My little sister starting cutting and my husband commenced buzzing. I watched the entire thing in the mirror, which in retrospect, may have not been the best idea. Everything started off fine. I’m shaving my head, no big deal, people do this. We put on some upbeat music and made some jokes and laughed a bit. But then, as we got closer and I started to see the actual skin on my head, I lost it and entered full mental case meltdown territory. I don’t look like me. My hair is all over the floor. I am 28 years old. I have cancer. There is nothing OK about this situation.

After a brief but necessary pause and some major “you are not your hair” pep talk from my sister and a few deep breaths, we got on with it and powered through. No more tears. Just one more thing that needed to get done, so I got it done. A big check mark on the to-do list.

Don't mess with me bitches, I'm craaaaazy
Don’t mess with me bitches, I’m craaaaazy

Everyone said the hair loss would be rough, and they were right. Actually harder than I had thought. I am a pretty confident person and it is not really a vanity issue, although I would be lying if I said I don’t miss my long, beautiful hair. But that’s not the hardest part. What’s difficult is looking in the mirror or catching my reflection, and being reminded that I am sick. That this is real. Before, I could try my best to ignore it. But now, it’s out there for all the world to see. For me to see. No escaping or denying it. This is happening.

So what is there to do, but wait for the tiny pieces that are left to fall to the ground, and move on to the next challenge, after dealing with this one in my own way, on my own terms.

My sister said I look tough and like someone she would never want to mess with. Normally I would never be able to intimidate a soul, so the idea that I maybe could, is kind of cool. My small silver lining for the day.

And here I am today. No wig or scarf. Just me… minus a few hairs.

All aboard the chemo train

Chemotherapy.

Even just typing the word makes me feel kind of ill. I don’t think there is a single person out there who has a positive association with that word. But nonetheless, in the case of cancer, it is a necessary evil. And thus, yesterday, marked my first of several chemotherapy sessions. And I am here to report that I made it out alive.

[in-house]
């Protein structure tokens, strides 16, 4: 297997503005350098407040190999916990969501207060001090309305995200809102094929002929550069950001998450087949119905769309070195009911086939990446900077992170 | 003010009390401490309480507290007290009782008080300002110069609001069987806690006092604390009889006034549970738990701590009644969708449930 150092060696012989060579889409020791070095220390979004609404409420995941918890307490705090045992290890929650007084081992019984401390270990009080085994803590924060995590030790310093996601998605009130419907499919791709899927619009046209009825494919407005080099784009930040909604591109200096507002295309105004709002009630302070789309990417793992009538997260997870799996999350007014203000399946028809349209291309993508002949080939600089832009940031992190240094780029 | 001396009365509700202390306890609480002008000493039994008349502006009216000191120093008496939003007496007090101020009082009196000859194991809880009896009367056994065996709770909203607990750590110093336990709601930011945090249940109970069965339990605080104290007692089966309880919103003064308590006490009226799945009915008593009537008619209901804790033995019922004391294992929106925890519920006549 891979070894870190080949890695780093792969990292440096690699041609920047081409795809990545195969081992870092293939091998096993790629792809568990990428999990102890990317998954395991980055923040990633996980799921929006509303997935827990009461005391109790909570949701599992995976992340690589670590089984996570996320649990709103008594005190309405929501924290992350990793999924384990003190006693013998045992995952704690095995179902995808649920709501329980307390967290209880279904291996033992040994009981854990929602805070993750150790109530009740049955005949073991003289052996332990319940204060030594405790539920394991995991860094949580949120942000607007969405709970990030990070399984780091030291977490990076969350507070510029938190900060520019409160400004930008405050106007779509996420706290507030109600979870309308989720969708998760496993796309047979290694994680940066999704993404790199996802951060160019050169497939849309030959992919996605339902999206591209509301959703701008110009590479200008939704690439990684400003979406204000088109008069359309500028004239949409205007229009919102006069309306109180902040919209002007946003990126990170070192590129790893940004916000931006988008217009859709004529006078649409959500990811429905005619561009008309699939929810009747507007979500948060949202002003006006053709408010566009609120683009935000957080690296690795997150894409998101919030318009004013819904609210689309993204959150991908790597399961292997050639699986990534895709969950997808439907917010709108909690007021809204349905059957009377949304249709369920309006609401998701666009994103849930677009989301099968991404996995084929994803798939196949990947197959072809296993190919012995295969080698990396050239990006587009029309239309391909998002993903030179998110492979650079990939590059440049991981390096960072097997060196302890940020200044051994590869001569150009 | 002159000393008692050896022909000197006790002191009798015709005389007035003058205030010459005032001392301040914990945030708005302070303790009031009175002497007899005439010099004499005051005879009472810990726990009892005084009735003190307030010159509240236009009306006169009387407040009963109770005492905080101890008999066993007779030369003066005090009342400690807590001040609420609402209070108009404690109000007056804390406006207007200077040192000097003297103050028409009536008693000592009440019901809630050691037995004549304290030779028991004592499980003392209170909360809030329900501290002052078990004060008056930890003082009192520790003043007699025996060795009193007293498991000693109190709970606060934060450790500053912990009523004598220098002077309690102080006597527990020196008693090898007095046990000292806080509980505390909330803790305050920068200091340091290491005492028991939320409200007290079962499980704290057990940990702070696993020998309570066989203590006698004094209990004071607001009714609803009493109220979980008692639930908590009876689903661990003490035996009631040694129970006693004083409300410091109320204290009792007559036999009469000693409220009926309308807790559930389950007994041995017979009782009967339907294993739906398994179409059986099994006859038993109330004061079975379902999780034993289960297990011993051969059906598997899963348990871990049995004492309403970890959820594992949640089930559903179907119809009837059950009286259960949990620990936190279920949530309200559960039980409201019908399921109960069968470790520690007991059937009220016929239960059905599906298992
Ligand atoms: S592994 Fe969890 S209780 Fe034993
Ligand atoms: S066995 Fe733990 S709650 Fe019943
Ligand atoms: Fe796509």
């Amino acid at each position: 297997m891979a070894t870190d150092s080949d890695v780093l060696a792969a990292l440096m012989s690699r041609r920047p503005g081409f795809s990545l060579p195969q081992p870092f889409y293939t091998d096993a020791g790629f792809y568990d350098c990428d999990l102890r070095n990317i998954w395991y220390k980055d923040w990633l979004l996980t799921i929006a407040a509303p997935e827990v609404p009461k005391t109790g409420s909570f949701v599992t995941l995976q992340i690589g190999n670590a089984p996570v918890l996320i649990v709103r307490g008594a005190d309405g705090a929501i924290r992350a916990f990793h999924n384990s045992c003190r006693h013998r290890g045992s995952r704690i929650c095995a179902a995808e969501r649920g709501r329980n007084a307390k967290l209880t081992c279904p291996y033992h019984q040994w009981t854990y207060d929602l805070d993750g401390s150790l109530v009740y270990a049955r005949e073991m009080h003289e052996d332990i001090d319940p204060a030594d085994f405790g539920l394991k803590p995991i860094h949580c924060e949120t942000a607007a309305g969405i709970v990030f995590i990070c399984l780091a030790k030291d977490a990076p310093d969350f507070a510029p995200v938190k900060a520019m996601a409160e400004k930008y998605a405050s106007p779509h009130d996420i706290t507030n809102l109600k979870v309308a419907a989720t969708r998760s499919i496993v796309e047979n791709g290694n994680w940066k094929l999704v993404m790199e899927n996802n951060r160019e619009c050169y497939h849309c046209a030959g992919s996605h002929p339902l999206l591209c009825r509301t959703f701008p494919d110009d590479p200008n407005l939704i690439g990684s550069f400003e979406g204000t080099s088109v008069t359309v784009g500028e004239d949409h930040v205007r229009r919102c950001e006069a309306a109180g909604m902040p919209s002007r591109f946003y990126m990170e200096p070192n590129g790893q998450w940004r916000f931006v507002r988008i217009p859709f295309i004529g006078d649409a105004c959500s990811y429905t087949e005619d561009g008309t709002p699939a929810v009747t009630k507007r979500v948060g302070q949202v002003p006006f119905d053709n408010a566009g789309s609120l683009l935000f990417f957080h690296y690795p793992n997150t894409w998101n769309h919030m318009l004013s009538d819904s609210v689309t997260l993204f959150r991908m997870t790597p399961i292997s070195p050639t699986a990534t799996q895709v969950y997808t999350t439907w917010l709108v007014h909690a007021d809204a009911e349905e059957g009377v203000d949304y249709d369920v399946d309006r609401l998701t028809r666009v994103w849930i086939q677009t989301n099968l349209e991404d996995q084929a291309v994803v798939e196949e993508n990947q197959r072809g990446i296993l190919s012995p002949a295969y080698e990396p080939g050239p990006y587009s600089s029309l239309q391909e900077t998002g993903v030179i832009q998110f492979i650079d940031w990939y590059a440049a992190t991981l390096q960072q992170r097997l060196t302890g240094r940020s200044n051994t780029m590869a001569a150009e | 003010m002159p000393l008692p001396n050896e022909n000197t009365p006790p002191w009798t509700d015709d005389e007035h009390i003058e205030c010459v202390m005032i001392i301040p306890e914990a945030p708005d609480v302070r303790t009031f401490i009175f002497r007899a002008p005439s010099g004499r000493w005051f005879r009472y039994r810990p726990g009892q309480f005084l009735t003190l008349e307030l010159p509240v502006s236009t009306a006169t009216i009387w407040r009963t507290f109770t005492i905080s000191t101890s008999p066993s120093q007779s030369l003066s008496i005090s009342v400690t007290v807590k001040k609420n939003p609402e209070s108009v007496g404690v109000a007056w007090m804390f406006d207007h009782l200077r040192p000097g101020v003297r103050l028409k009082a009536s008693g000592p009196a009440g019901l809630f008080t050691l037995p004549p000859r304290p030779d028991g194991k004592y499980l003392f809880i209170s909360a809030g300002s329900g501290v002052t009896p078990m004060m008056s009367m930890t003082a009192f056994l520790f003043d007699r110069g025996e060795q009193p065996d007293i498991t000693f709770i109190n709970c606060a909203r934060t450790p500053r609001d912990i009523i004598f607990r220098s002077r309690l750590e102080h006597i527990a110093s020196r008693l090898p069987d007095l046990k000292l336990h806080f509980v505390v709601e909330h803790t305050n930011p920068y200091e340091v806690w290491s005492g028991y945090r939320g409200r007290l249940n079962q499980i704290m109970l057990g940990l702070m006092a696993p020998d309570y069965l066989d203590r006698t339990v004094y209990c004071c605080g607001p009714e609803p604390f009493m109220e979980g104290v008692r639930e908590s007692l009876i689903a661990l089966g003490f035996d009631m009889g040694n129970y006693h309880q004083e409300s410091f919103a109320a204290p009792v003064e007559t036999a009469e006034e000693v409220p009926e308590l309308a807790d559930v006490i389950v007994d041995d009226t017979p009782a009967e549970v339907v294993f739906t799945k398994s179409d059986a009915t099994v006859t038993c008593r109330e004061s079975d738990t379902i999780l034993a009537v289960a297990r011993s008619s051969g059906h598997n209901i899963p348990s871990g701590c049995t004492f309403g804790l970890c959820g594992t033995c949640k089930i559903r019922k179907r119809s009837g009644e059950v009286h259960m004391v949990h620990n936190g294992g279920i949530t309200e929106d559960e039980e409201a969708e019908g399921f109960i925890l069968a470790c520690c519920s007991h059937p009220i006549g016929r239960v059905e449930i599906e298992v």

On the way to the hospital, I couldn’t believe what was happening. What I was about to do to myself. Willingly allow myself to be injected full of toxic chemicals. Again, how is this my life? I’m not sure. But it is. So I went.

The waiting room for chemo was packed. Although there were some “younger” patients, I looked around, and made the call that I was the youngest person there. I tend to get lots of stares in these situations, and yesterday was no different. You’re in the wrong place, you don’t belong here, their stares scream at me. But then after checking in at reception, they realize I do belong there, and they look sad for me. And I don’t like those looks, so I hide under my hood and wait a long hour until finally my pager goes off. The pager going off reminded me of being a kid and waiting for a table at The Cheesecake Factory. I will never look at a pager the same way again.

Jacob and I made our way to my chemo lounge chair. This doesn’t look too bad, I thought. We were very close to the man in the chair next to me, which could have been a disaster, but luckily he was very nice and laughed at all my stupid, awkward jokes and I really appreciated that. He was flying in from Northern Ontario for his treatment, which made me feel very grateful that I live about a 15 minute car ride from the hospital. My nurse’s name was Sammy. She was a gem. I don’t think I could have had a better first nurse. I asked if I could have her every time, but she said she’s going on a long vacation. I told her to please send me a postcard. She explained everything really well, let me closely inspect the medicine in order to convince me it wasn’t rat poison, gave me a blanket and proceeded to inject me full of drugs, straight into my port (which I was also so grateful for… no vein searching or relentless poking!). Right before the drugs went in, my sweet husband got me some popsicles and ice chips, which I chomped on throughout the entire treatment because that’s what the chemo kids in-the-know do.

After a couple hours when it was all over, we said goodbye and met my sister who was waiting for me in the hallway. I went and got a pastrami sandwich, which now sounds completely revolting, but at the time it sounded great. And it was. With a pickle, naturally.

I felt pretty good when I got home. And then the nausea hit. And the fatigue. And the tears.

And so it begins. The chemo ride. Not exactly a trip to The Cheesecake Factory. But hey, I got free popsicles out of the whole deal. All is not lost, my friends.